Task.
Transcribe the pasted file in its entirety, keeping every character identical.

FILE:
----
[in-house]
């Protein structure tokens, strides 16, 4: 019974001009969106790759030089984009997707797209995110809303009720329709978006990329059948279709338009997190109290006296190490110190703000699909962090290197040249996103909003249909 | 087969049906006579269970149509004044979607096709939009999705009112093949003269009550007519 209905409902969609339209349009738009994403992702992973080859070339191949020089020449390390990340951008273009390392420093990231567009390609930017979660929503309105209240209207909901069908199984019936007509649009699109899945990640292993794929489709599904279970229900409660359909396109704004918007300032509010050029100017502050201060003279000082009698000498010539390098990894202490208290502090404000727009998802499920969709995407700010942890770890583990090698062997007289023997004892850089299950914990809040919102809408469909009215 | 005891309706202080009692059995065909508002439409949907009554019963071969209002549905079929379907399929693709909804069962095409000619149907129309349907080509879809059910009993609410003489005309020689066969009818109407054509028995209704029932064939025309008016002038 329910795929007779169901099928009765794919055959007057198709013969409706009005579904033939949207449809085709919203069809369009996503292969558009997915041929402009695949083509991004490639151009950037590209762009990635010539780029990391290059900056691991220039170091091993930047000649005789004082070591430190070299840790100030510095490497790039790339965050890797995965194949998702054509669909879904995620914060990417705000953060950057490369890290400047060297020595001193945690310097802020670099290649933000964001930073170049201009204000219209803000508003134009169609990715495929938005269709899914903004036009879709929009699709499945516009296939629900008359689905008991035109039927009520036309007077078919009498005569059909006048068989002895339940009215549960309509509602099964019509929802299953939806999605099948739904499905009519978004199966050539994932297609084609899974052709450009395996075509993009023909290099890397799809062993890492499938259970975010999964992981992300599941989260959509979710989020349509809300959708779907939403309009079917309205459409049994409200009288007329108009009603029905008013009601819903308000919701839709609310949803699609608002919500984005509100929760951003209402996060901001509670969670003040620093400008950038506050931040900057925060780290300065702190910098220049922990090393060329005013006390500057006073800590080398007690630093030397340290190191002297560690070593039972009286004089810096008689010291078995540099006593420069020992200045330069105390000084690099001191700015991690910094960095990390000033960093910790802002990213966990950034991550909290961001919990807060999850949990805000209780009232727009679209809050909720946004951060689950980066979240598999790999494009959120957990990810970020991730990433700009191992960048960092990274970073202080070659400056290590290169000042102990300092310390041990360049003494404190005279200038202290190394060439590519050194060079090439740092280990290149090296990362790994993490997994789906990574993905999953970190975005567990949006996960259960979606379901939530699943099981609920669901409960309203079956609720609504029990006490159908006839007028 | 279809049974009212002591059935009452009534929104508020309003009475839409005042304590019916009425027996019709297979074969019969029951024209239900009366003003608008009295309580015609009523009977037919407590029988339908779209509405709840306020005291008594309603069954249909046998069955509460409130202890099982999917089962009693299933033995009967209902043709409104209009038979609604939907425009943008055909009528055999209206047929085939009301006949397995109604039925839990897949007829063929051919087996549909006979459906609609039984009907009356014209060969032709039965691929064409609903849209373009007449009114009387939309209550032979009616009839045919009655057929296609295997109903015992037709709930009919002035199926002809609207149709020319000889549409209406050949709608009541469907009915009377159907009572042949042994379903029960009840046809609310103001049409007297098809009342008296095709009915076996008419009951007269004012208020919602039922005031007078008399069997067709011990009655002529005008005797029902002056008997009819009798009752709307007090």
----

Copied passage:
[in-house]
């Protein structure tokens, strides 16, 4: 019974001009969106790759030089984009997707797209995110809303009720329709978006990329059948279709338009997190109290006296190490110190703000699909962090290197040249996103909003249909 | 087969049906006579269970149509004044979607096709939009999705009112093949003269009550007519 209905409902969609339209349009738009994403992702992973080859070339191949020089020449390390990340951008273009390392420093990231567009390609930017979660929503309105209240209207909901069908199984019936007509649009699109899945990640292993794929489709599904279970229900409660359909396109704004918007300032509010050029100017502050201060003279000082009698000498010539390098990894202490208290502090404000727009998802499920969709995407700010942890770890583990090698062997007289023997004892850089299950914990809040919102809408469909009215 | 005891309706202080009692059995065909508002439409949907009554019963071969209002549905079929379907399929693709909804069962095409000619149907129309349907080509879809059910009993609410003489005309020689066969009818109407054509028995209704029932064939025309008016002038 329910795929007779169901099928009765794919055959007057198709013969409706009005579904033939949207449809085709919203069809369009996503292969558009997915041929402009695949083509991004490639151009950037590209762009990635010539780029990391290059900056691991220039170091091993930047000649005789004082070591430190070299840790100030510095490497790039790339965050890797995965194949998702054509669909879904995620914060990417705000953060950057490369890290400047060297020595001193945690310097802020670099290649933000964001930073170049201009204000219209803000508003134009169609990715495929938005269709899914903004036009879709929009699709499945516009296939629900008359689905008991035109039927009520036309007077078919009498005569059909006048068989002895339940009215549960309509509602099964019509929802299953939806999605099948739904499905009519978004199966050539994932297609084609899974052709450009395996075509993009023909290099890397799809062993890492499938259970975010999964992981992300599941989260959509979710989020349509809300959708779907939403309009079917309205459409049994409200009288007329108009009603029905008013009601819903308000919701839709609310949803699609608002919500984005509100929760951003209402996060901001509670969670003040620093400008950038506050931040900057925060780290300065702190910098220049922990090393060329005013006390500057006073800590080398007690630093030397340290190191002297560690070593039972009286004089810096008689010291078995540099006593420069020992200045330069105390000084690099001191700015991690910094960095990390000033960093910790802002990213966990950034991550909290961001919990807060999850949990805000209780009232727009679209809050909720946004951060689950980066979240598999790999494009959120957990990810970020991730990433700009191992960048960092990274970073202080070659400056290590290169000042102990300092310390041990360049003494404190005279200038202290190394060439590519050194060079090439740092280990290149090296990362790994993490997994789906990574993905999953970190975005567990949006996960259960979606379901939530699943099981609920669901409960309203079956609720609504029990006490159908006839007028 | 279809049974009212002591059935009452009534929104508020309003009475839409005042304590019916009425027996019709297979074969019969029951024209239900009366003003608008009295309580015609009523009977037919407590029988339908779209509405709840306020005291008594309603069954249909046998069955509460409130202890099982999917089962009693299933033995009967209902043709409104209009038979609604939907425009943008055909009528055999209206047929085939009301006949397995109604039925839990897949007829063929051919087996549909006979459906609609039984009907009356014209060969032709039965691929064409609903849209373009007449009114009387939309209550032979009616009839045919009655057929296609295997109903015992037709709930009919002035199926002809609207149709020319000889549409209406050949709608009541469907009915009377159907009572042949042994379903029960009840046809609310103001049409007297098809009342008296095709009915076996008419009951007269004012208020919602039922005031007078008399069997067709011990009655002529005008005797029902002056008997009819009798009752709307007090």